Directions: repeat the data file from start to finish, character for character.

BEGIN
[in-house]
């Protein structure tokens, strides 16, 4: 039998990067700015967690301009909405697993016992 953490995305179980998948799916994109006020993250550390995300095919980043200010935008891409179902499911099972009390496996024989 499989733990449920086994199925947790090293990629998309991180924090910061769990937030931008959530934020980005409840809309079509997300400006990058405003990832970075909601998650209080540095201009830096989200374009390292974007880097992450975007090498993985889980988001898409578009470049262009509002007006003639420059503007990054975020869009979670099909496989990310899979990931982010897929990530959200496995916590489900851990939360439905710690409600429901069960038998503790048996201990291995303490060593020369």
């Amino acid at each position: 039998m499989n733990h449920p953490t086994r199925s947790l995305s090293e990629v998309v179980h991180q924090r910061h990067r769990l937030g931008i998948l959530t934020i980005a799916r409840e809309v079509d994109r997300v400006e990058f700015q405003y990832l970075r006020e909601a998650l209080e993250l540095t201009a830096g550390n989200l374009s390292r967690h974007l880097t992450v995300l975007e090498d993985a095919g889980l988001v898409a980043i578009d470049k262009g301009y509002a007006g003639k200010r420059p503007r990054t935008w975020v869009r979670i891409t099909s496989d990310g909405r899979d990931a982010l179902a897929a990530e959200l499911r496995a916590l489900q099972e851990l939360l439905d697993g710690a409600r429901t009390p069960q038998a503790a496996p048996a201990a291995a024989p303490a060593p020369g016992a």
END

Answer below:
[in-house]
């Protein structure tokens, strides 16, 4: 039998990067700015967690301009909405697993016992 953490995305179980998948799916994109006020993250550390995300095919980043200010935008891409179902499911099972009390496996024989 499989733990449920086994199925947790090293990629998309991180924090910061769990937030931008959530934020980005409840809309079509997300400006990058405003990832970075909601998650209080540095201009830096989200374009390292974007880097992450975007090498993985889980988001898409578009470049262009509002007006003639420059503007990054975020869009979670099909496989990310899979990931982010897929990530959200496995916590489900851990939360439905710690409600429901069960038998503790048996201990291995303490060593020369």
């Amino acid at each position: 039998m499989n733990h449920p953490t086994r199925s947790l995305s090293e990629v998309v179980h991180q924090r910061h990067r769990l937030g931008i998948l959530t934020i980005a799916r409840e809309v079509d994109r997300v400006e990058f700015q405003y990832l970075r006020e909601a998650l209080e993250l540095t201009a830096g550390n989200l374009s390292r967690h974007l880097t992450v995300l975007e090498d993985a095919g889980l988001v898409a980043i578009d470049k262009g301009y509002a007006g003639k200010r420059p503007r990054t935008w975020v869009r979670i891409t099909s496989d990310g909405r899979d990931a982010l179902a897929a990530e959200l499911r496995a916590l489900q099972e851990l939360l439905d697993g710690a409600r429901t009390p069960q038998a503790a496996p048996a201990a291995a024989p303490a060593p020369g016992a």